The building in the background of a few of these photos is no longer standing. It’s been demolished. Without realizing, we caught it on the cusp of its demise. It needed updating; in time something newer and more functional will stand in its place. Interesting how I have only just realized in the process of writing this what a constant sight it’s been over the years. I used to climb the imposing evergreen tree next to it (before all the lower branches were cut off to deter us) and run around the adjacent car park – which was nearly always empty. I did some of the ‘rite of passage’ childhood things you’re meant to remember, like learning to ride a bike. I tried and failed to roller skate; grazed my knees on tarmac; had better luck whizzing around on a scooter.
As the local village hall, it hosted everything from playgroups to film nights. I joined the disco-dancing club aged seven and wore some hideously spangled synthetic fibres (while making up routines to even more hideous music). I’ve watched others perform on the very basic, rather scuffed little stage, and hidden behind the red velvet curtains myself.
All gone now. To say it with that kind of finality though is to attach sentiment I don’t mean or feel. It was a great place that provided a warm share of memories. But it wasn’t particularly special. I’m sure its replacement will serve the community better.
It’s easy when describing a bulldozed building to add in extra layers of symbolic value. Maybe that’s because demolition is a good metaphor. We see the solid destroyed. Walls buckle, roofs collapse, the skeletal structures beneath are revealed. There’s a drama in that rising dust. Following this is metamorphosis, with new scaffolding rising from the flat ground. The jigsaw is pulled apart and replaced with a new picture.
I’m not being pulled apart, but things are certainly changing. In a month and a half I get to exchange hills for spires. I’ll be leaving home to begin my degree at Oxford. I got my A-Level results at the end of last week, and my place was confirmed. Now that I’ve navigated the whirl of paperwork, I have packing, reading and essay writing to do. The ventures ahead are both thrilling and daunting. It’s a big transition, so naturally there is some trepidation. I’m going to be packing up (a fraction of) my clothes and moving into unknown territory. Looks like pretty fantastic unknown territory to explore though.

The dress I’m wearing evokes (to me) the best of Kate Bush. I love a voluminous sleeve and a skirt fit for swishing. My mum, who is something of a silent blog reader (particularly enjoying the +40 set including Bella, Mel and Desiree), bought this seventies beauty for my birthday from Vix of Vintage Vixen – a veritable Queen of retro and second hand. When Vix isn’t dancing all night at festivals or nabbing Ossie Clark maxi-dresses from her local charity shop, she runs the Kinky Melon boutique. If you don’t already know them, I urge you to check out both her blog and online boutique. All other accessories are vintage, mostly family inherited, and the shoes are second hand.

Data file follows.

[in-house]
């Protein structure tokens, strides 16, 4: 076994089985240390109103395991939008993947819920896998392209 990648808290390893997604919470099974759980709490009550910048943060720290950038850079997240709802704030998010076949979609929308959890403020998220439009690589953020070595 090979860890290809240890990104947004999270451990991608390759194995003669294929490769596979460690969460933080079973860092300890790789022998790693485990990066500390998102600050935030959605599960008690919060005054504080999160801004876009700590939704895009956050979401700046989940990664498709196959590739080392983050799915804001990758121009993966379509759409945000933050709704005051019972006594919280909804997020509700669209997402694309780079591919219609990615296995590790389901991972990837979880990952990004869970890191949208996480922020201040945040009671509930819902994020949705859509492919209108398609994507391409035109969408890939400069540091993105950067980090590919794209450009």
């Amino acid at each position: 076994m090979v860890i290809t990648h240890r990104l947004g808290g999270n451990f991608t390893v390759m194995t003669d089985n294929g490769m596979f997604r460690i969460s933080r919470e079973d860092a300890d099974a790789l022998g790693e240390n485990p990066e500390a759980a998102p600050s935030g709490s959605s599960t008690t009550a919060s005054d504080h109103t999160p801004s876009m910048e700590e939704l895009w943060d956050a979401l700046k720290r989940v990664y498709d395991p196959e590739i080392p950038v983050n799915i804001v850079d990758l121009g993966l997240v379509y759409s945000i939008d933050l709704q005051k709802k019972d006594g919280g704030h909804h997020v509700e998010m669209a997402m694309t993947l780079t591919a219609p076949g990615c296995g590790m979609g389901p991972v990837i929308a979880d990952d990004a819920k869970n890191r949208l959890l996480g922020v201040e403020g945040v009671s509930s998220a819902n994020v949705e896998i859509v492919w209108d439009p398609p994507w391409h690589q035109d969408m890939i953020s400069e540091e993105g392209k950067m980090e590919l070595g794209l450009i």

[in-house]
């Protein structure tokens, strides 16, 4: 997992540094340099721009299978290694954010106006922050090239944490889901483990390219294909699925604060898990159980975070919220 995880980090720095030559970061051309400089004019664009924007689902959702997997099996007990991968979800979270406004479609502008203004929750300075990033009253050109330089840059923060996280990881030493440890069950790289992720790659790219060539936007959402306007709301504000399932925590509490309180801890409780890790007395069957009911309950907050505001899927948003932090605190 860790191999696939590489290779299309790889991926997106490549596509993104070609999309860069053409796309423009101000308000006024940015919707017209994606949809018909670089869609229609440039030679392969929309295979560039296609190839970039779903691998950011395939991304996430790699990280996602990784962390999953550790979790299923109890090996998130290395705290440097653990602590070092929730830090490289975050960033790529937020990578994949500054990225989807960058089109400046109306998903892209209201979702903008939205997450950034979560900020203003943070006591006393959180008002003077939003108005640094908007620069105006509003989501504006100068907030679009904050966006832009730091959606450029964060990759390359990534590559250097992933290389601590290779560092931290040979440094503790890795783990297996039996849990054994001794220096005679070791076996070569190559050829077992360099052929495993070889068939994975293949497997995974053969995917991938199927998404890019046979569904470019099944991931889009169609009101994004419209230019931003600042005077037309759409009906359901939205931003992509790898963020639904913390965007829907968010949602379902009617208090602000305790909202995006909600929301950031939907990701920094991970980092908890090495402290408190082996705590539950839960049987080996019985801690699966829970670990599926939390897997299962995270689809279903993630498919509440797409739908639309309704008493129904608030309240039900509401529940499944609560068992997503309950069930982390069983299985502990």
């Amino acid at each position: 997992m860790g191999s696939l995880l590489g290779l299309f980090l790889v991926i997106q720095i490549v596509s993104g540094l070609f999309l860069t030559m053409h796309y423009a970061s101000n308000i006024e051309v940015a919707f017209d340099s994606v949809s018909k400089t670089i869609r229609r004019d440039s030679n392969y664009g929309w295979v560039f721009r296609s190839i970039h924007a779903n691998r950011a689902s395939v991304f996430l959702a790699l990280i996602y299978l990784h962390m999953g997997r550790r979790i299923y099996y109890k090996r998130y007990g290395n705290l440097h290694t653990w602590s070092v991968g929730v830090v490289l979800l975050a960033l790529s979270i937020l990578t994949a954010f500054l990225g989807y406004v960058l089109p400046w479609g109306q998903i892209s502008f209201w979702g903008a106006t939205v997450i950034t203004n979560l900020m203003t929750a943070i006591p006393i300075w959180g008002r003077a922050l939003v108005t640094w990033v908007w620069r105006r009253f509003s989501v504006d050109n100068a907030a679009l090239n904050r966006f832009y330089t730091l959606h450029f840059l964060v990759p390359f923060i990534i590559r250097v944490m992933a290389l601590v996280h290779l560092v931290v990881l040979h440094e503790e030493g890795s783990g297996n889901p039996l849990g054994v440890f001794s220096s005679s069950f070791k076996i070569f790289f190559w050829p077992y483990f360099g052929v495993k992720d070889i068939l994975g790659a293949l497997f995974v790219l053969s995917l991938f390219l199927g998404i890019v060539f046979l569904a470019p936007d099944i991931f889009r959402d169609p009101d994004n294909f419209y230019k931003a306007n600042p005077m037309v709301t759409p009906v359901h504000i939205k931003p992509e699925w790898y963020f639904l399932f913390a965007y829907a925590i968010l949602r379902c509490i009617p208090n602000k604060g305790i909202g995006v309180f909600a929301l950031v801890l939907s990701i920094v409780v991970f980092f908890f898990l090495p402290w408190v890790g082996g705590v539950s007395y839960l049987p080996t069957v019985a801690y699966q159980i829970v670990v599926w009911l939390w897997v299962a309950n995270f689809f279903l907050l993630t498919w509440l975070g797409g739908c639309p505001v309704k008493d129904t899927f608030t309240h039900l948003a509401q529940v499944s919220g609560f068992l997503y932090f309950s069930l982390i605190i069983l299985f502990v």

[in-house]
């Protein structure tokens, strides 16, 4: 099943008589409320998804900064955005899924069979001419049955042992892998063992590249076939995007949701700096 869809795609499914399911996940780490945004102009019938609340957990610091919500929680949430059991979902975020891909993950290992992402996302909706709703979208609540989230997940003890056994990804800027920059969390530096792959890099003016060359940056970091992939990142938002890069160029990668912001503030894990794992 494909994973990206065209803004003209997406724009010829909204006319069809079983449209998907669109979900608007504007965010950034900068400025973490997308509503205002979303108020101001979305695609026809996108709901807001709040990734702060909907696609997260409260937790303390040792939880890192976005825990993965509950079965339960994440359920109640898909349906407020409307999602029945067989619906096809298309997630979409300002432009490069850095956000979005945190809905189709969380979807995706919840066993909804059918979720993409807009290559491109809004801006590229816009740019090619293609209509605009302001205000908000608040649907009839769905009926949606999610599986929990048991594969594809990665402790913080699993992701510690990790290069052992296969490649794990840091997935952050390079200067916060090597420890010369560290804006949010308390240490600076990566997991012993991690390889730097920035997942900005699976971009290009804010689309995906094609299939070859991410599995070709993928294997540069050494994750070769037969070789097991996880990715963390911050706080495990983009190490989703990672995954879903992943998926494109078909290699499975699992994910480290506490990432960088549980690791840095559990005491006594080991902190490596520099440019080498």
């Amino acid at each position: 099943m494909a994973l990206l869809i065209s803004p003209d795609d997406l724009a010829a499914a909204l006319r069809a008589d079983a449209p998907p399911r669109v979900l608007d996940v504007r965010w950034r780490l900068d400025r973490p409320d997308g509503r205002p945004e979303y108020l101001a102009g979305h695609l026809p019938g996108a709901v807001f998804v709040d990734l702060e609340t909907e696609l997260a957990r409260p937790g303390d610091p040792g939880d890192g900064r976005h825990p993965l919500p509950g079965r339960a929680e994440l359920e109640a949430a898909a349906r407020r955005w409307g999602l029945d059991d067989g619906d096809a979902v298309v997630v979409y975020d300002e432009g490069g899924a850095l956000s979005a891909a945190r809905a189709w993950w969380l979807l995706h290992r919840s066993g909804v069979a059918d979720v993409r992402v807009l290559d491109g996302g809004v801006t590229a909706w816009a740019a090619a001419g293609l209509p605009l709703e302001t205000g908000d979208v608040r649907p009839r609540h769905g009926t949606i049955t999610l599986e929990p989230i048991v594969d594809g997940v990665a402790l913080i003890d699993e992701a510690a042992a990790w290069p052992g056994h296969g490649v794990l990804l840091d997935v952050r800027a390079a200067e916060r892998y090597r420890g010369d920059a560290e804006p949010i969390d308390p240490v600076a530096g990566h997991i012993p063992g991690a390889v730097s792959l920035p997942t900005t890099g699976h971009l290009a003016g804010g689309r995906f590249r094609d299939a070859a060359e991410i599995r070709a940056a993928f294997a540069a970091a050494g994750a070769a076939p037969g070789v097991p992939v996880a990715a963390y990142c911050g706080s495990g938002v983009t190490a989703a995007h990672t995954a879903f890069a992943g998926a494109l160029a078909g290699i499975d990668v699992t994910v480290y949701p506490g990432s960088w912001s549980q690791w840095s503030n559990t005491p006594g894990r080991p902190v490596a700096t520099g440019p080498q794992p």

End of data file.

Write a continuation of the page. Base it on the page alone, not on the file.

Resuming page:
Monday, 19 August 2013

Return from the Wilderness

A variety of colours, outfits and locations as I ambled around Wilderness 

Last weekend was one of spectatorship and spectacle. I was enjoying the wonders of Wilderness festival with my friend Flo, courtesy of Hunter boots. Perhaps our time there is best described through a series of snapshots, or short recollected reels of footage. There was the cold lake full of swimmers, all of us held by the green expanse and occasional clumps of weeds. The life-drawing tent, hushed apart from the scrape of charcoal as we sketched limbs and outlines. A valley filled with masked revelers at midnight.  The ‘village hall’ decked out with bunting and scrabble boards. Stalls devoted to the flash and flicker of sequins. Flags in the breeze. Burnt orange sunsets. Art instillations. Large crowds. Queues for coffee. Plenty of tutus, feathers, glitter and other magnificent costumes (the atmosphere of a music festival does seem a little like the modern day version of Bakhtin’s writing on Carnivalesque).  

Then there was the food. It was a rare treat to forgo pre-festival plans on how to make pasta and salad stretch across three days. Instead, thanks to Hunter we could indulge. We had stone baked pizzas with oil dripping everywhere, a chunk of blue cheese with chutney and crackers for our second lunch, crumpets with smoked salmon as a decadent 1am snack. I booked a Sunday feast in the St John dining tent, meaning my first taste of snails (a little like garlicky leaf mulch in a good way) and a mouth-watering roast. In between these highlights there were brownies, breakfast muffins and breadsticks with olives. But perhaps the highpoint was taking our boxes of J Sheekey fish and chips and rowing across the lake. We sat in the soft bronze light of early evening, fingers greasy as we ate. Occasionally one of us would grab an oar to steer us out of the way of a looming bank or other boat.